A perfectly preserved, mummified bear found entombed in the Siberian permafrost in 2020 isn't what scientists thought it was, a new analysis reveals. It turns out that the eerily intact carcass is much younger than first assumed and belongs to an entirely different species.
Reindeer herders unearthed the remains, which include the bear's intact skin, fur, teeth, nose, claws, body fat and internal organs, on Bolshoy Lyakhovsky Island, a remote Russian island located in the East Siberian Sea. Researchers named it the Etherican bear, after the nearby Bolshoy Etherican River.
When the Etherican bear was first uncovered, researchers at the Lazarev Mammoth Museum Laboratory at North-Eastern Federal University (NEFU) in Yakutsk, who have led the analysis of the remains, thought that the mummy was an extinct cave bear (Ursus spelaeus). Fossils of this long-lost species suggest that the enormous ancient bears, which are closely related to brown bears (Ursus arctos) and polar bears (Ursus maritimus), grew to around 11.5 feet (3.5 meters) tall and weighed a whopping 3,300 pounds (1,500 kilograms). U. spelaeus went extinct around 22,000 years ago, toward the end of the Last Glacial Maximum, the coldest part of the last ice age, so the researchers believed that the mummy was at least this old.
However, subsequent analysis revealed that their assumptions about the Etherican bear were way off: In reality, the beast was a brown bear that dated to around 3,460 years ago, the NEFU team said in a statement in December 2022.
The NEFU team recently conducted a full necropsy, or animal autopsy, on the Etherican bear, which has revealed even more about the mysterious mummy, Reuters reported.
The bear was a female that was 5.2 feet (1.6 m) tall and weighed around 172 pounds (78 kg), suggesting it was likely around 2 to 3 years old when it died. It is unclear how the bear perished, but its mummy showed signs of significant spinal injuries that likely contributed to its demise.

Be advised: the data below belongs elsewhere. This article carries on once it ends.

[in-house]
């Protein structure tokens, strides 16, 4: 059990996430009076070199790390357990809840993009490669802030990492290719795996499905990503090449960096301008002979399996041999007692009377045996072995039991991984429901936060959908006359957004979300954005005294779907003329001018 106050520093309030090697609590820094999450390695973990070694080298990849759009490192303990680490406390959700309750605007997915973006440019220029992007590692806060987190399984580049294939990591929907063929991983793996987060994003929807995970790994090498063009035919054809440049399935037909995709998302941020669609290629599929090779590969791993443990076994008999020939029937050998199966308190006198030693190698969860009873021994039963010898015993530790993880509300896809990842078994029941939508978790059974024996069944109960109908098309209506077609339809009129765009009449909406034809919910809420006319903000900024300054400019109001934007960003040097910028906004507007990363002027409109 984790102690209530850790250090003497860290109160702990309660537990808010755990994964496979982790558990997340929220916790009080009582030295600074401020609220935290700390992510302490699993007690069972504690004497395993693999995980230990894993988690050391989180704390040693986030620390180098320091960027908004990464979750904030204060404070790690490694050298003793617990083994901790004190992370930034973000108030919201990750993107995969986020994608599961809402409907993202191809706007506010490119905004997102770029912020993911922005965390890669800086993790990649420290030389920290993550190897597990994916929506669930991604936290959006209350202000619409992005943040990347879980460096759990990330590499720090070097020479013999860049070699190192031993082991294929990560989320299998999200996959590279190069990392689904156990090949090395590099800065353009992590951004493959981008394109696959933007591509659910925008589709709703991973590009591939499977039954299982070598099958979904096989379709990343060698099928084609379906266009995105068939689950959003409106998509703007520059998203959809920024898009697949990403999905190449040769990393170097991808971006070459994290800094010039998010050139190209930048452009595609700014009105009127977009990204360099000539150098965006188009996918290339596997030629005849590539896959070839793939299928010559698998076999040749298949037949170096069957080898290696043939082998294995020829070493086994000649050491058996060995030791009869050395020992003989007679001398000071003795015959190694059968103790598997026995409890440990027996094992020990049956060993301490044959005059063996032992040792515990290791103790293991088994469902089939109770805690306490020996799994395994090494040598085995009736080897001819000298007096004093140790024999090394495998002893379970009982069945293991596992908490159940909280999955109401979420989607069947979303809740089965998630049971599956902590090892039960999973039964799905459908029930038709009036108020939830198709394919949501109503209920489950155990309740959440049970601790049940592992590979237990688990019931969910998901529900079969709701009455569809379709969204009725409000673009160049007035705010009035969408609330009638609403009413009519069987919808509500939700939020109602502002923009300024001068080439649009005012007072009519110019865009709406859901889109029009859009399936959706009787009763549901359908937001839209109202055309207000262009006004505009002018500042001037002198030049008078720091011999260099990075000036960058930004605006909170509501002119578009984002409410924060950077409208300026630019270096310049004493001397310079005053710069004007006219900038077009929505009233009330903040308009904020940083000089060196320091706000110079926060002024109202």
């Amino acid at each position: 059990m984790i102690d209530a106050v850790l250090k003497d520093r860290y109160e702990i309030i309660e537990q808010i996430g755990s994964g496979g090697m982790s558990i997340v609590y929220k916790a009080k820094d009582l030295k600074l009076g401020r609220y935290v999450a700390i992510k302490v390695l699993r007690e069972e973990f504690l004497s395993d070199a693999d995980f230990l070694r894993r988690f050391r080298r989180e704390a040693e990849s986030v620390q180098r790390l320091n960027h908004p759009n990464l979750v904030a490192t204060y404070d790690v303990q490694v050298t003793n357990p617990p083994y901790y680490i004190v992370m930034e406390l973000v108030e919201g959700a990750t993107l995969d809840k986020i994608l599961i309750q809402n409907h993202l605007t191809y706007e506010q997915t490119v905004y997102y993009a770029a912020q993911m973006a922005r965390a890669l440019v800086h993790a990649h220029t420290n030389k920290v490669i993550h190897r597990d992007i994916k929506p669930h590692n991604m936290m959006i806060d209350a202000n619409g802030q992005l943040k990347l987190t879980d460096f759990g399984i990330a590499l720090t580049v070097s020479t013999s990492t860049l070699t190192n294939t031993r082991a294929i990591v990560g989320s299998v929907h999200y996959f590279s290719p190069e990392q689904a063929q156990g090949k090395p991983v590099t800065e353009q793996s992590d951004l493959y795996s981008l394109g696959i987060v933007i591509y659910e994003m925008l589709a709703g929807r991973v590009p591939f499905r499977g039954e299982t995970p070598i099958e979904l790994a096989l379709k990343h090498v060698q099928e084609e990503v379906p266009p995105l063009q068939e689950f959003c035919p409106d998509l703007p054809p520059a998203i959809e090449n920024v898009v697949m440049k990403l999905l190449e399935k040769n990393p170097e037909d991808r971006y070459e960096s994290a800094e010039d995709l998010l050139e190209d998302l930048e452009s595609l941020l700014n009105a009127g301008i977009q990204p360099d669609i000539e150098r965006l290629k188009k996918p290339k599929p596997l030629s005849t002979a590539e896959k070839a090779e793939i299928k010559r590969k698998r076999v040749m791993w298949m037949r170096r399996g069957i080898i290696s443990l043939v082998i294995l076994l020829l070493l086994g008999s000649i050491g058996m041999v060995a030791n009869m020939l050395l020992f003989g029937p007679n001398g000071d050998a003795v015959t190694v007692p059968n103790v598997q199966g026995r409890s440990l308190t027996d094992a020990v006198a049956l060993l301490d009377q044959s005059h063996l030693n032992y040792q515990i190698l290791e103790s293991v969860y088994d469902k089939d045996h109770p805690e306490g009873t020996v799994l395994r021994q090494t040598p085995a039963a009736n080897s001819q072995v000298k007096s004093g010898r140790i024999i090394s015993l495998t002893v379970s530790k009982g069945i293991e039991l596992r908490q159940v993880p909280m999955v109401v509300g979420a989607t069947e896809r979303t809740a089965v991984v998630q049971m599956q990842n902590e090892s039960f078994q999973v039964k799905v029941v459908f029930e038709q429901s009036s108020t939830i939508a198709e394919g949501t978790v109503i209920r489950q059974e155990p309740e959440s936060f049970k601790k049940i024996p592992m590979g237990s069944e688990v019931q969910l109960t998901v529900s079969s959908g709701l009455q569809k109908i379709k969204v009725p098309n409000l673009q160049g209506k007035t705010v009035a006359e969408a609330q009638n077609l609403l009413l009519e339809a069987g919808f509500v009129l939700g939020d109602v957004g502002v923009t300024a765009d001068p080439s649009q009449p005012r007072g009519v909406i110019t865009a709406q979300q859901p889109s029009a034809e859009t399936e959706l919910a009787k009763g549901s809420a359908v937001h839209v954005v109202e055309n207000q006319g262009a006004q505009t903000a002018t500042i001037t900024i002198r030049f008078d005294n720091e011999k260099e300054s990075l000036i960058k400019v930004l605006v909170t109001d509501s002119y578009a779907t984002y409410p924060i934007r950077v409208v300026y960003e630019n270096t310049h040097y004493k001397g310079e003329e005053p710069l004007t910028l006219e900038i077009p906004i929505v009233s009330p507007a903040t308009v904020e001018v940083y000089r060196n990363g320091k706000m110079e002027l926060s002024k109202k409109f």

The Etherican bear was so well preserved that its stomach contents were still partly intact, which revealed that the bear had been dining on a mix of unidentified plants and birds, some of whose feathers were still inside the bear's belly. This fits with what we know about living brown bears that are omnivores, meaning they have a mixed diet of plants and animals.
The researchers also removed the bear's brain after cutting through its skull, which they hope to study in the future.
One of the biggest remaining mysteries about the Etherican bear is how it ended up on Bolshoy Lyakhovsky Island.
The island is currently separated from the mainland by around 31 miles (50 kilometers) of water, so the most likely explanation is that brown bears moved to the island when it was still connected by sea ice during the Last Glacial Maximum, according to Reuters. But if this was the case, then researchers would have expected to find many more brown bear remains on the island, which is a hotspot for paleontological treasures, including mammoth remains.
Live Science newsletter
Stay up to date on the latest science news by signing up for our Essentials newsletter.
Harry is a U.K.-based staff writer at Live Science. He studied Marine Biology at the University of Exeter (Penryn campus) and after graduating started his own blog site "Marine Madness," which he continues to run with other ocean enthusiasts. He is also interested in evolution, climate change, robots, space exploration, environmental conservation and anything that's been fossilized. When not at work he can be found watching sci-fi films, playing old Pokemon games or running (probably slower than he'd like).
aligns best with Pearlman YeC where The ice ages (1657-1996 anno-mundi) ended under 3,800 years ago.Reply
So w/in 10% of the 3,500 estimate. It could have arrived at the tail end of The ice ages, and been isolated, as the ocean levels rose, so not part of a larger community of that bear species.